Duplicate versions of pages for https pages
If you’re not using a secure connection across your store, there’s a good chance that you’ll find that there are https versions of your pages being indexed, alongside the http versions. This most commonly comes as a result of a search engines crawling links on https pages, where links aren’t absolute – meaning they access the https URL instead of the http version.
I’d suggest redirecting these URLs (with exclusions for things like account pages and checkout pages), changing the links on https pages to absolute or setting canonical URLs to the http versions on the https pages.
Duplicate product variants
If you’re using configurable or bundled products in your Magento store (or even variants of simple products), chances are that you’re going to have several variants of products with the same long description. This most commonly comes as a result of configurable products essentially being made up of multiple simple products, all of which usually have the same content.
This can be a really hard problem to overcome – but the best resolution is usually to set the configurable variant as the canonical URLs on the simple products. This essentially tells Google that the simple products are duplicate versions of the configurable product – it’s worth checking to make sure that the simple versions (e.g. a colour variant of a dress) aren’t getting traffic before you start changing canonical URLs.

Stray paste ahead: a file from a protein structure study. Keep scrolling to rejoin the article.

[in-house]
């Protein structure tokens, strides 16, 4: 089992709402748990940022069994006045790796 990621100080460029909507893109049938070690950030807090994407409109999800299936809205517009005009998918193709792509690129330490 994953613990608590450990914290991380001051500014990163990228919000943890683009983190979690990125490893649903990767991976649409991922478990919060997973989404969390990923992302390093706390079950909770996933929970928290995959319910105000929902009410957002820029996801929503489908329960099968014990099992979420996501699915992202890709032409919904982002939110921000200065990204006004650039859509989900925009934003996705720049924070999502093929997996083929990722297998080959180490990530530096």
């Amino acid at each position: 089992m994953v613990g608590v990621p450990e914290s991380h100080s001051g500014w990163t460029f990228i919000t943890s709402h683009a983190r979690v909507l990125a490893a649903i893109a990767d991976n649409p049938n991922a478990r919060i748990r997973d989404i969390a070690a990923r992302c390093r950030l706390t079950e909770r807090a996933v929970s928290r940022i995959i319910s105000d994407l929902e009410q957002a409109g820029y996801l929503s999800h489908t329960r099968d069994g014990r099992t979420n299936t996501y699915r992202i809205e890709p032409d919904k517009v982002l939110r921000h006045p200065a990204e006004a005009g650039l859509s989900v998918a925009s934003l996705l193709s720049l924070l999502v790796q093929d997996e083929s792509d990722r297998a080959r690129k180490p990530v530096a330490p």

Session ID pages being indexed
Session IDs are usually generated when a user goes from one connection to another (e.g. http to https or from one sub-domain to another) and they can cause lots of issues with SEO.
Session IDs are appended onto the end of a URL as a query string (e.g. ?SID=35hfgo59) and there can be thousands created if you don’t prevent Google from crawling the affected sections. We tend to block these pages via the robots.txt file (to prevent them from being crawled), but you should also address the route cause as well. The line you should add to your robots.txt file is:
A few other considerations:
- Ensure that your homepage and CMS pages have canonical URLs, as Magento doesn’t add these as default.
- Make sure that rel next and prev is added to paginated pages (again, not there by default in most versions).
- Make sure your www. Or non-www URLs redirect the correct version at a page-level, this is a common issue (although it needs to be resolved at server-level).
- Block the /review/ directory via the robots.txt – as Magento creates duplicate combined review pages for each product.
- We tend to use MageWorx’s Ultimate SEO Suite to resolve a lot of these issues – as it provides options in the back-end to handle things like the logic behind canonical URLs, rules for meta robots dirctives, an editable robots.txt file etc. That said, there are lots of others – we’ve just found this one to be the best.
Other resources around Magento SEO:
Lewis Sellers is Pinpoint’s Manager Director and founded the company in 2010, after successfully existing an eCommerce store he ran previously. Lewis is a certified Magento Solutions Specialist and has been working with the platform since ~2008. Follow @lewissellers